The Cathay Pacific Group saw its February traffic results take a significant hit from the coronavirus outbreak, as it posted an unaudited loss of more than HK$2 billion ($257 million) for the month.
The group, which earlier warned of a loss in the first half of the year, will operate a “bare skeleton” passenger flight schedule for April, as it cuts 90% of capacity across its network, as it anticipates further slumps in travel demand.
In February, Cathay Pacific and Cathay Dragon carried 1,008,644 passengers, a 64.4% drop year-on-year. This was also lower than the just over 3 million passengers it carried in January. RPKs for the month fell 54% compared to the same period a year earlier, led by a dramatic 87.3% decrease in RPKs for Mainland China.
Meanwhile, capacity as measured in ASKs fell 29.3%. By market, Mainland China, which in February bore the brunt of the coronavirus-related travel restrictions and itself imposed lockdowns in some cities, saw ASKs fall 76.1%. North east and South east Asia both registered drops in ASKs of above 35%.
Consequently, passenger load factor for the month fell 28.6 points to 53.1%. Yield was also “significantly impacted”, notes group chief customer and commercial officer Ronald Lam.
“On a typical day following the Chinese New Year peak we would normally carry around 90,000 passengers; towards the end of February, that figure dropped to below 20,000,” says Lam.
Lam reiterates that the “scale of the challenge we are currently facing is unprecedented”.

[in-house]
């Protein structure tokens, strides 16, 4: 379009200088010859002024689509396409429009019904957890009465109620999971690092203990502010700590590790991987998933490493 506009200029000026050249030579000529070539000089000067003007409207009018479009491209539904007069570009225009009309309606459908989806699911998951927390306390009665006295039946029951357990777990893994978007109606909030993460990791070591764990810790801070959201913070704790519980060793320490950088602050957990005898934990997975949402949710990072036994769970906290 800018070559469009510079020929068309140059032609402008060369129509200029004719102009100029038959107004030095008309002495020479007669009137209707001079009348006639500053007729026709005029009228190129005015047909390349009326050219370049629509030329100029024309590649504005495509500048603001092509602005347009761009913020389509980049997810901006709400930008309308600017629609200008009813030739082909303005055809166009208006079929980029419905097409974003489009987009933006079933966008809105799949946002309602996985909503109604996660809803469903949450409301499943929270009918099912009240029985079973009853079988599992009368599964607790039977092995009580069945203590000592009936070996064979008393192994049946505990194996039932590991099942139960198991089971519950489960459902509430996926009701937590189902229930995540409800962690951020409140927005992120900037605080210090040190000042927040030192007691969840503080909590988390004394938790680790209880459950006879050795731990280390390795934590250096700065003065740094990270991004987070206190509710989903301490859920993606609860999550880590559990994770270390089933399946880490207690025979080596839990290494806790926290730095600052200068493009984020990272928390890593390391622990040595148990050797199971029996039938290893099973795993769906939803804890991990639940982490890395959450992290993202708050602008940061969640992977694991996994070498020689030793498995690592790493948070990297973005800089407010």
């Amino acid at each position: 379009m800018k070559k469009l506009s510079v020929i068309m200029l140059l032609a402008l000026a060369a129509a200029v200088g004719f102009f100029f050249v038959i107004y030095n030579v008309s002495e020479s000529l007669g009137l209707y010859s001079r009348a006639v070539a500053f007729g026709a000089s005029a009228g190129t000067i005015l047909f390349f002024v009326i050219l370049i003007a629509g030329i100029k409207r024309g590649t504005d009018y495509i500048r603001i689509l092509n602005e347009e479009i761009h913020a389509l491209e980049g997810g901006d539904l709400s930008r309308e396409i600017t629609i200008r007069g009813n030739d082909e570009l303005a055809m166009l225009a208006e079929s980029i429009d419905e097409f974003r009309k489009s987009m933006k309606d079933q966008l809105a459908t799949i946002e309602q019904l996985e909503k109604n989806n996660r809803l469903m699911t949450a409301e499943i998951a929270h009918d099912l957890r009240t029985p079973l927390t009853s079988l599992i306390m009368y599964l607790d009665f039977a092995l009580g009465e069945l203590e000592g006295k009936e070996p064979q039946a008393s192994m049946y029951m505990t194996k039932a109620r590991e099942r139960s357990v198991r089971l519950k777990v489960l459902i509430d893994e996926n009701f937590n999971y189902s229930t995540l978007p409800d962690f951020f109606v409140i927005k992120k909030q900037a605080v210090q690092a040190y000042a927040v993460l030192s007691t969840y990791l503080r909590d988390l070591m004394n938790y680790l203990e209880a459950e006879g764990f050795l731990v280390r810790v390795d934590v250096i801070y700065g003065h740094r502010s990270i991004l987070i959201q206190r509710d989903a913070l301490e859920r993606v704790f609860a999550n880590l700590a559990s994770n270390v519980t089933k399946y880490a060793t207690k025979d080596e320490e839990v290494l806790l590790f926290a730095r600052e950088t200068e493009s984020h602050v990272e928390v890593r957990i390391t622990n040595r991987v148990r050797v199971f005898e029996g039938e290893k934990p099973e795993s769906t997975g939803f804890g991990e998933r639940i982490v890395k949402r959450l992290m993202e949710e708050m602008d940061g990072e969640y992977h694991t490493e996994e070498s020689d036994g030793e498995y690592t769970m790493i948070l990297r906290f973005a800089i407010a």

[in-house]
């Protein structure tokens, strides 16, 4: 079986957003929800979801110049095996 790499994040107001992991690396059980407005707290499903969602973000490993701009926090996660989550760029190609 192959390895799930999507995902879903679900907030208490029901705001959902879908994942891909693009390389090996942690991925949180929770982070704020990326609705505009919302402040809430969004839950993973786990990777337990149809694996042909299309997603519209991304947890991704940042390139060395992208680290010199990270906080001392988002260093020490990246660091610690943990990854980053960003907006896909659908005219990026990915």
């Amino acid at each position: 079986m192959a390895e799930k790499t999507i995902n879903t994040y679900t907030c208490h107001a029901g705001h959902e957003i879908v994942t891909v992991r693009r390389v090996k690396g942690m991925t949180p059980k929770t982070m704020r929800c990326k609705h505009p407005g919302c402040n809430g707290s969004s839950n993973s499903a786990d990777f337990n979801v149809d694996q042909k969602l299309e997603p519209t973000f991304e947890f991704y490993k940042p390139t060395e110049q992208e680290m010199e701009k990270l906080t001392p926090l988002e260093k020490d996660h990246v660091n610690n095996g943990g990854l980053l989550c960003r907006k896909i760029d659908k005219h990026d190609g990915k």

“Our advance passenger bookings show no clear signs of recovery at this stage, and the gap in bookings compared to 2019 continues to widen,” he states.
On the group’s deep capacity cuts, Lam adds: ““If we do not see a relaxation of travel restrictions in the near future, we expect the same arrangement will have to continue into May.”
In its full-year results release on 11 March, Cathay warned that it was expecting a “substantial loss” for the first half of the year, as the double-whammy of political unrest — in the latter half of 2019 — and the coronavirus outbreak continues to depress travel demand in and out of the territory.
CORONAVIRUS SINKS SIA FEBRUARY TRAFFIC
Singapore Airlines, which also released its February traffic figures the same day, also took some heat from falling travel demand.
For the month, the SIA Group’s carriers — including SilkAir and Scoot — carried 2.18 million passengers, 21.8% lower year-on-year. RPKs for the period fell 17%, with regional unit SilkAir suffering the worst slump — it saw RPKs drop nearly 38% year-on-year.
ASKs across the group dipped 2.4%, leading to a 12.1 percentage point decrease in passenger load factor for the month, to 69.1%.
Passenger load factor across all sectors saw drops, with East Asia — which includes Mainland China and Hong Kong — seeing the worst performance. SIA and SilkAir both registered significant load factor decreases for the region, at 26% and 21% respectively.
Like Cathay, SIA says March will continue to be a difficult month.
“Market conditions have continued to deteriorate in March and, with [World Health Organisation] declaring COVID-19 a pandemic and multiple countries issuing travel advisories and restrictions, travel demand is expected to weaken significantly in the near term,” it states.